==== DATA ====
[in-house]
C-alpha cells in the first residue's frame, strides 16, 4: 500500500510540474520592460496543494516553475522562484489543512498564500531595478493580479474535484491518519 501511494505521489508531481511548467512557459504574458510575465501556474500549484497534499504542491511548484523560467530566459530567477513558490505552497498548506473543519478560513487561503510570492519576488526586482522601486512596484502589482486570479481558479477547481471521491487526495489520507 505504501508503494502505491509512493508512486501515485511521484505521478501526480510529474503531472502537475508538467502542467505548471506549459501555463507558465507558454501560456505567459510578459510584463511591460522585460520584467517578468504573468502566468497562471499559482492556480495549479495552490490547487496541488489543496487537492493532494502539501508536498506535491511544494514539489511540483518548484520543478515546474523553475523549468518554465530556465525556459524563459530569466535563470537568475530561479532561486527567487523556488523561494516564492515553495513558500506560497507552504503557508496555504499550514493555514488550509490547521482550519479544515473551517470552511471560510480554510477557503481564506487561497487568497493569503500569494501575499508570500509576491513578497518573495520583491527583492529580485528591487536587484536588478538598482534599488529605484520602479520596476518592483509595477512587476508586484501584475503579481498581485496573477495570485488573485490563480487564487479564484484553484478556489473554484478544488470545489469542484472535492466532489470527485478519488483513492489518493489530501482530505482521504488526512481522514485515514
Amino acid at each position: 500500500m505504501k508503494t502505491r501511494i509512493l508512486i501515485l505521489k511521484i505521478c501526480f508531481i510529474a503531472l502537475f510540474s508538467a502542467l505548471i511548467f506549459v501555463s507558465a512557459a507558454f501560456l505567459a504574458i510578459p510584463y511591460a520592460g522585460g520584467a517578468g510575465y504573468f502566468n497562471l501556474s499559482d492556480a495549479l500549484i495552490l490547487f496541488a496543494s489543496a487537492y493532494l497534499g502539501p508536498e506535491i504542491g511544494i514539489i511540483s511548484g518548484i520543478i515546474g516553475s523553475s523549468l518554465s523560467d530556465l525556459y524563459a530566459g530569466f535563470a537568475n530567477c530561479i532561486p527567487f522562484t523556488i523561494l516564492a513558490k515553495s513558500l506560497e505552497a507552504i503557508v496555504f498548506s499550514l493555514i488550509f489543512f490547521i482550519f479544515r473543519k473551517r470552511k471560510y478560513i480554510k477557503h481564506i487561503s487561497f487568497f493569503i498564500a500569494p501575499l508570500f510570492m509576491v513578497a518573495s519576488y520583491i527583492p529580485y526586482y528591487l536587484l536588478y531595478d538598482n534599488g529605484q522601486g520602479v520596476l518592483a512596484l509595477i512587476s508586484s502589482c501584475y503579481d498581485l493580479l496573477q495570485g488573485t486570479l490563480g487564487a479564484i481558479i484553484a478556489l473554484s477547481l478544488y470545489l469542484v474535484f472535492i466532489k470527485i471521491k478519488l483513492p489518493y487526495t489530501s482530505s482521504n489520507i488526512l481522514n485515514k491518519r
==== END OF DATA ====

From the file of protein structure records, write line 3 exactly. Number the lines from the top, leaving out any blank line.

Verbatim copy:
Amino acid at each position: 500500500m505504501k508503494t502505491r501511494i509512493l508512486i501515485l505521489k511521484i505521478c501526480f508531481i510529474a503531472l502537475f510540474s508538467a502542467l505548471i511548467f506549459v501555463s507558465a512557459a507558454f501560456l505567459a504574458i510578459p510584463y511591460a520592460g522585460g520584467a517578468g510575465y504573468f502566468n497562471l501556474s499559482d492556480a495549479l500549484i495552490l490547487f496541488a496543494s489543496a487537492y493532494l497534499g502539501p508536498e506535491i504542491g511544494i514539489i511540483s511548484g518548484i520543478i515546474g516553475s523553475s523549468l518554465s523560467d530556465l525556459y524563459a530566459g530569466f535563470a537568475n530567477c530561479i532561486p527567487f522562484t523556488i523561494l516564492a513558490k515553495s513558500l506560497e505552497a507552504i503557508v496555504f498548506s499550514l493555514i488550509f489543512f490547521i482550519f479544515r473543519k473551517r470552511k471560510y478560513i480554510k477557503h481564506i487561503s487561497f487568497f493569503i498564500a500569494p501575499l508570500f510570492m509576491v513578497a518573495s519576488y520583491i527583492p529580485y526586482y528591487l536587484l536588478y531595478d538598482n534599488g529605484q522601486g520602479v520596476l518592483a512596484l509595477i512587476s508586484s502589482c501584475y503579481d498581485l493580479l496573477q495570485g488573485t486570479l490563480g487564487a479564484i481558479i484553484a478556489l473554484s477547481l478544488y470545489l469542484v474535484f472535492i466532489k470527485i471521491k478519488l483513492p489518493y487526495t489530501s482530505s482521504n489520507i488526512l481522514n485515514k491518519r